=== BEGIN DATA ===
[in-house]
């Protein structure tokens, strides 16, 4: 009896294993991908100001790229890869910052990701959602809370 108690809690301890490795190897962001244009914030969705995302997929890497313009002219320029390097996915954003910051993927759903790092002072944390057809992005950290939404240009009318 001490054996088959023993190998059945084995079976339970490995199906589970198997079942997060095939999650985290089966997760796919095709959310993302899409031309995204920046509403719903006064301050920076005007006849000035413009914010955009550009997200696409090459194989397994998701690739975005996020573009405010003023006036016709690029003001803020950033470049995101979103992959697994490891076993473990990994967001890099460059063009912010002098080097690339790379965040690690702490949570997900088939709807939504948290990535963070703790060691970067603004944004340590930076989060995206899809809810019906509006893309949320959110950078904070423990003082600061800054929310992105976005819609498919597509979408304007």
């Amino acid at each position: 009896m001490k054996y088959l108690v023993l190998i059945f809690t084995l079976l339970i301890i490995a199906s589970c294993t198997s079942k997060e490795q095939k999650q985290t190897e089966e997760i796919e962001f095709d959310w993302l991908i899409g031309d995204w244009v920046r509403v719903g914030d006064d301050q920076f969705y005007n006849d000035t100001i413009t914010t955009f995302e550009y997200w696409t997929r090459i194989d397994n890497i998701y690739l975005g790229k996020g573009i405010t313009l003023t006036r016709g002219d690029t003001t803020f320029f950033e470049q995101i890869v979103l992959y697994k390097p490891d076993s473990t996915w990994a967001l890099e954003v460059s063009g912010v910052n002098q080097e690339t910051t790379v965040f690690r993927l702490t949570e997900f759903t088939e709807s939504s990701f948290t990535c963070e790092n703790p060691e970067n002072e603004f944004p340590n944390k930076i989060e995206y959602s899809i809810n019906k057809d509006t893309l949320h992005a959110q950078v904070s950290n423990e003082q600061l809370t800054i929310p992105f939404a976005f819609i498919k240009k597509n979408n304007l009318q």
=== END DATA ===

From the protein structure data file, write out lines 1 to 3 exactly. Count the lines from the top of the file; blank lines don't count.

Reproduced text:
[in-house]
């Protein structure tokens, strides 16, 4: 009896294993991908100001790229890869910052990701959602809370 108690809690301890490795190897962001244009914030969705995302997929890497313009002219320029390097996915954003910051993927759903790092002072944390057809992005950290939404240009009318 001490054996088959023993190998059945084995079976339970490995199906589970198997079942997060095939999650985290089966997760796919095709959310993302899409031309995204920046509403719903006064301050920076005007006849000035413009914010955009550009997200696409090459194989397994998701690739975005996020573009405010003023006036016709690029003001803020950033470049995101979103992959697994490891076993473990990994967001890099460059063009912010002098080097690339790379965040690690702490949570997900088939709807939504948290990535963070703790060691970067603004944004340590930076989060995206899809809810019906509006893309949320959110950078904070423990003082600061800054929310992105976005819609498919597509979408304007």
């Amino acid at each position: 009896m001490k054996y088959l108690v023993l190998i059945f809690t084995l079976l339970i301890i490995a199906s589970c294993t198997s079942k997060e490795q095939k999650q985290t190897e089966e997760i796919e962001f095709d959310w993302l991908i899409g031309d995204w244009v920046r509403v719903g914030d006064d301050q920076f969705y005007n006849d000035t100001i413009t914010t955009f995302e550009y997200w696409t997929r090459i194989d397994n890497i998701y690739l975005g790229k996020g573009i405010t313009l003023t006036r016709g002219d690029t003001t803020f320029f950033e470049q995101i890869v979103l992959y697994k390097p490891d076993s473990t996915w990994a967001l890099e954003v460059s063009g912010v910052n002098q080097e690339t910051t790379v965040f690690r993927l702490t949570e997900f759903t088939e709807s939504s990701f948290t990535c963070e790092n703790p060691e970067n002072e603004f944004p340590n944390k930076i989060e995206y959602s899809i809810n019906k057809d509006t893309l949320h992005a959110q950078v904070s950290n423990e003082q600061l809370t800054i929310p992105f939404a976005f819609i498919k240009k597509n979408n304007l009318q």